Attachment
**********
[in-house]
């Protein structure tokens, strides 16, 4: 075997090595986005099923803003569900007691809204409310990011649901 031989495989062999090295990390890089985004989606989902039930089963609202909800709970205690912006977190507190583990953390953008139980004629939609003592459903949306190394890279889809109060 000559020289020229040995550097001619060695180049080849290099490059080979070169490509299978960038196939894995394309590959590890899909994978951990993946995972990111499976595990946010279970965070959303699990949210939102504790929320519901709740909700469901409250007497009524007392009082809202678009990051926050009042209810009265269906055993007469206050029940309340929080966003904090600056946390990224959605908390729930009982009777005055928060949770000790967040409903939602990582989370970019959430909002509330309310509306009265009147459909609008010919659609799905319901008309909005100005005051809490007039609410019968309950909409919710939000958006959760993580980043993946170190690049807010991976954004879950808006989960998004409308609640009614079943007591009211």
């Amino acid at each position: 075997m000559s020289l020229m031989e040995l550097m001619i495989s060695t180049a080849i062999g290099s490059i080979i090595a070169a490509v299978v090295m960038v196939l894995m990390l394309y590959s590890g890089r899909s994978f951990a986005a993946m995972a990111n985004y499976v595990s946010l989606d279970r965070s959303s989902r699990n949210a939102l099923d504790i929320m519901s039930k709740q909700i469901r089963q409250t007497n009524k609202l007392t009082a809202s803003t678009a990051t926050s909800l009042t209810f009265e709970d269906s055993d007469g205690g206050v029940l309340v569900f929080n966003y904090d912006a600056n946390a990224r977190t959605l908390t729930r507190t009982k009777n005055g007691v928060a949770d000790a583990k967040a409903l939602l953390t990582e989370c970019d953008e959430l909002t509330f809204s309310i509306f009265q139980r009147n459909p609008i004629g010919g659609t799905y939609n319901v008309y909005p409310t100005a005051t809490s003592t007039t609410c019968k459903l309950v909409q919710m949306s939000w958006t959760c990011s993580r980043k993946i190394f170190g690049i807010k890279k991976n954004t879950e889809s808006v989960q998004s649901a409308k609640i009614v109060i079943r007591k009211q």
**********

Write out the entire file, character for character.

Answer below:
[in-house]
């Protein structure tokens, strides 16, 4: 075997090595986005099923803003569900007691809204409310990011649901 031989495989062999090295990390890089985004989606989902039930089963609202909800709970205690912006977190507190583990953390953008139980004629939609003592459903949306190394890279889809109060 000559020289020229040995550097001619060695180049080849290099490059080979070169490509299978960038196939894995394309590959590890899909994978951990993946995972990111499976595990946010279970965070959303699990949210939102504790929320519901709740909700469901409250007497009524007392009082809202678009990051926050009042209810009265269906055993007469206050029940309340929080966003904090600056946390990224959605908390729930009982009777005055928060949770000790967040409903939602990582989370970019959430909002509330309310509306009265009147459909609008010919659609799905319901008309909005100005005051809490007039609410019968309950909409919710939000958006959760993580980043993946170190690049807010991976954004879950808006989960998004409308609640009614079943007591009211």
């Amino acid at each position: 075997m000559s020289l020229m031989e040995l550097m001619i495989s060695t180049a080849i062999g290099s490059i080979i090595a070169a490509v299978v090295m960038v196939l894995m990390l394309y590959s590890g890089r899909s994978f951990a986005a993946m995972a990111n985004y499976v595990s946010l989606d279970r965070s959303s989902r699990n949210a939102l099923d504790i929320m519901s039930k709740q909700i469901r089963q409250t007497n009524k609202l007392t009082a809202s803003t678009a990051t926050s909800l009042t209810f009265e709970d269906s055993d007469g205690g206050v029940l309340v569900f929080n966003y904090d912006a600056n946390a990224r977190t959605l908390t729930r507190t009982k009777n005055g007691v928060a949770d000790a583990k967040a409903l939602l953390t990582e989370c970019d953008e959430l909002t509330f809204s309310i509306f009265q139980r009147n459909p609008i004629g010919g659609t799905y939609n319901v008309y909005p409310t100005a005051t809490s003592t007039t609410c019968k459903l309950v909409q919710m949306s939000w958006t959760c990011s993580r980043k993946i190394f170190g690049i807010k890279k991976n954004t879950e889809s808006v989960q998004s649901a409308k609640i009614v109060i079943r007591k009211q």